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Bollo, C S and Cole, R J (2019) Decoupling climate-policy objectives and mechanisms to reduce fragmentation. Building Research & Information, 47(02), 219–33.

Bradley, P E (2019) Methodology for the sequence analysis of building stocks. Building Research & Information, 47(02), 141–55.

Ellsworth-Krebs, K, Reid, L and Hunter, C J (2019) Integrated framework of home comfort: relaxation, companionship and control. Building Research & Information, 47(02), 202–18.

Evans, S, Liddiard, R and Steadman, P (2019) Modelling a whole building stock: domestic, non-domestic and mixed use. Building Research & Information, 47(02), 156–72.

Haddad, S, Osmond, P and King, S (2019) Application of adaptive thermal comfort methods for Iranian schoolchildren. Building Research & Information, 47(02), 173–89.

  • Type: Journal Article
  • Keywords: adaptive model; children; climate; comfort temperature; school buildings; school classrooms; standards; thermal comfort;
  • ISBN/ISSN: 0961-3218
  • URL: https://doi.org/10.1080/09613218.2016.1259290
  • Abstract:
    Recent studies in primary schools highlight a need to develop the adaptive comfort model for schoolchildren in classrooms. This study investigates the application of the principal methods underlying the adaptive comfort theory for children relating thermal comfort indoors to the prevailing mean outdoor temperature. Children’s sensitivity to indoor temperature change are examined using data from a field study conducted in Iranian schools. This sensitivity is used to estimate the comfort temperatures in classroom situations with a minimum level of adaptation. Different metrics for the outdoor climate are employed to understand an expression of the climate which best predicts children’s comfort temperature. A sensitivity analysis is performed to derive the relation between indoor comfort and the climate that gives rise to the strongest correlation coefficient. Although the basic adaptive comfort relationships are applicable for children, the exponential method to calculate the prevailing mean with lower decay values leads to higher correlation with children’s comfort temperature. The slope of children’s comfort equation in relation to outdoor temperature is shown to be shallower than those of adults. Results indicate that children are more sensitive to temperature change within a single school day than across the overall survey period of several days.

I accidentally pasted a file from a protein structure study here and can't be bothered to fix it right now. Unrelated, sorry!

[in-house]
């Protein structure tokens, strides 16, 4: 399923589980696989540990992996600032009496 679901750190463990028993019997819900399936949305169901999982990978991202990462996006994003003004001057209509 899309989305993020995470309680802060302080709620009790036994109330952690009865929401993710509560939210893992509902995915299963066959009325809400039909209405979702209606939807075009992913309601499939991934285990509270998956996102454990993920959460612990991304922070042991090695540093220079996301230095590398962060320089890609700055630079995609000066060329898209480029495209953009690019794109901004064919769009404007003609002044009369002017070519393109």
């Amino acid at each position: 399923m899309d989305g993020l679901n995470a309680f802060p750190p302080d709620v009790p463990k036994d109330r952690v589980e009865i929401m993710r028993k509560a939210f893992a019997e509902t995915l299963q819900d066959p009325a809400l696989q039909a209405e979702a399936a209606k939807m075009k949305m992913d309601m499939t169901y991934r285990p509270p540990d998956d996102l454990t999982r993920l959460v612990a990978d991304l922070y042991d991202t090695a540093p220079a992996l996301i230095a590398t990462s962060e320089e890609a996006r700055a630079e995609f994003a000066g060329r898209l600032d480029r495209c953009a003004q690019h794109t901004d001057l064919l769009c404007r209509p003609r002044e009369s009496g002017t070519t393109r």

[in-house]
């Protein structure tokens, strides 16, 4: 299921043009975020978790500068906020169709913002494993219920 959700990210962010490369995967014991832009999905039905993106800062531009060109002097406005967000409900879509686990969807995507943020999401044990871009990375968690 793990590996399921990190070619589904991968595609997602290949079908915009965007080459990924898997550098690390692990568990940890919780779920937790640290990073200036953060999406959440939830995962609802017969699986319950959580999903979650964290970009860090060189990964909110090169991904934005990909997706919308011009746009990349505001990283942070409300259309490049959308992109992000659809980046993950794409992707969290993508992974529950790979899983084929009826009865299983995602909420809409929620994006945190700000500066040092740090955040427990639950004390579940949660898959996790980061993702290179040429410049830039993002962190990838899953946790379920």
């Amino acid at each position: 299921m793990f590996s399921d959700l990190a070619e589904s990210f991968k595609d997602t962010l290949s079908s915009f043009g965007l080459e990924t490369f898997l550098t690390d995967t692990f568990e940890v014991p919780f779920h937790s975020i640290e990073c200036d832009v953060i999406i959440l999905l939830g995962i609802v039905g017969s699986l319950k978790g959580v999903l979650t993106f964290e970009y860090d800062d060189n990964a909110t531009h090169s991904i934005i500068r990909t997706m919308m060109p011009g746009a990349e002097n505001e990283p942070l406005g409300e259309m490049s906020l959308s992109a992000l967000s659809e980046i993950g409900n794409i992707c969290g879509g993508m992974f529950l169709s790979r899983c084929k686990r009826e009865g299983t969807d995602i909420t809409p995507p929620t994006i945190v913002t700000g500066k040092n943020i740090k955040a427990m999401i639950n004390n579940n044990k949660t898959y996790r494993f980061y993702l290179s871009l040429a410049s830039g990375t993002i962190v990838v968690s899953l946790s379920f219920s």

Pelsmakers, S, Croxford, B and Elwell, C (2019) Suspended timber ground floors: measured heat loss compared with models. Building Research & Information, 47(02), 127–40.

Roberts, C, Bobrova, Y and Marjanovic-Halburd, L (2019) Impacts of energy legislation on organizational motivation: a case study. Building Research & Information, 47(02), 234–44.

Traylor, C, Zhao, W and Tao, Y X (2019) Utilizing modulating-temperature setpoints to save energy and maintain alliesthesia-based comfort. Building Research & Information, 47(02), 190–201.